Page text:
- During the G7 summit, President Donald Trump said trade negotiations between the U.S. and China could begin soon after recent tariff escalations.
- French President Emmanuel Macron also encouraged Trump to meet with Iranian leaders, which Trump suggested he could potentially agree to.
- Leaders also agreed on a $20 million aid package to help fight the Amazon rainforest fires, which comes amid a feud between Macron and Brazilian President Jair Bolsonaro about international involvement on the issue.
Trump Talks Trade Negotiations with China
United States trade negotiations with China, potential meetings with President Donald Trump and Iranian leaders, and the Amazon rainforest fires were major points of discussion during this years G7 summit, which wraps up Monday.
France hosted the summit on its coast in the town of Biarritz, where the other G7 countries — Canada, Italy, Germany, Japan, the U.K., and the U.S.— were all in attendance.
Following Friday’s escalations in the trade war between the U.S. and China, when the U.S. raised tariffs on the country, President Trump said that negotiations could begin soon. Trump said he took two phone calls with Chinese officials to discuss the matter.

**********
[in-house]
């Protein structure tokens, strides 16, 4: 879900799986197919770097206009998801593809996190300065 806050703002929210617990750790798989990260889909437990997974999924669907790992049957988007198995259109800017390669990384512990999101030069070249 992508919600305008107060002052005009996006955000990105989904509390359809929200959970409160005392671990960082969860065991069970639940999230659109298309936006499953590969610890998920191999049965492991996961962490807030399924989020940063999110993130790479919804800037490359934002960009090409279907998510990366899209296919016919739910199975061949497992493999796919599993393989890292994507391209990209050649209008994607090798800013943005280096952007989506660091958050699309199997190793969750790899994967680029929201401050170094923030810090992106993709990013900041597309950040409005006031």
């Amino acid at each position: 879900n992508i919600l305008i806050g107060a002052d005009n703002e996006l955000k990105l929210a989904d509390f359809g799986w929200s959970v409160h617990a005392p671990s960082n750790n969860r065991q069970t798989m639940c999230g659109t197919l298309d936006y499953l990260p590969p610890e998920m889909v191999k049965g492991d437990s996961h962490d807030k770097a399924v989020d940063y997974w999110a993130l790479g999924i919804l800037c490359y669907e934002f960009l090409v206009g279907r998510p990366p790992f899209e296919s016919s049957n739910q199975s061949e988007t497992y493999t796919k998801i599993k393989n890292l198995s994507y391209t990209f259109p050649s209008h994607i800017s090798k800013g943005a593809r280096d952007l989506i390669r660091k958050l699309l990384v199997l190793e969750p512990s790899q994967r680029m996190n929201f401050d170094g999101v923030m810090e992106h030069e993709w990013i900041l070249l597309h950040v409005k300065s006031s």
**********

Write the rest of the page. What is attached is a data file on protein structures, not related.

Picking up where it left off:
“We’re going to start very shortly to negotiate, we’ll see what happens,” Trump said during a G7 meeting Sunday. “But I think we’re going to make a deal.”
Chinese Vice Premier Liu He also spoke about scaling the trade war back over the weekend.
“We are willing to resolve the issue through consultations and cooperation in a calm attitude and resolutely oppose the escalation of the trade war,” he said in a statement.
Macron Invites Iranian Foreign Minister
Iran also moved to the top of minds when French President Emmanuel Macron invited Iran’s Foreign Minister Mohammad Javad Zarif to the summit on Sunday. Zarif’s visit was a last-minute surprise, and leaders like Trump were only given notice the night before.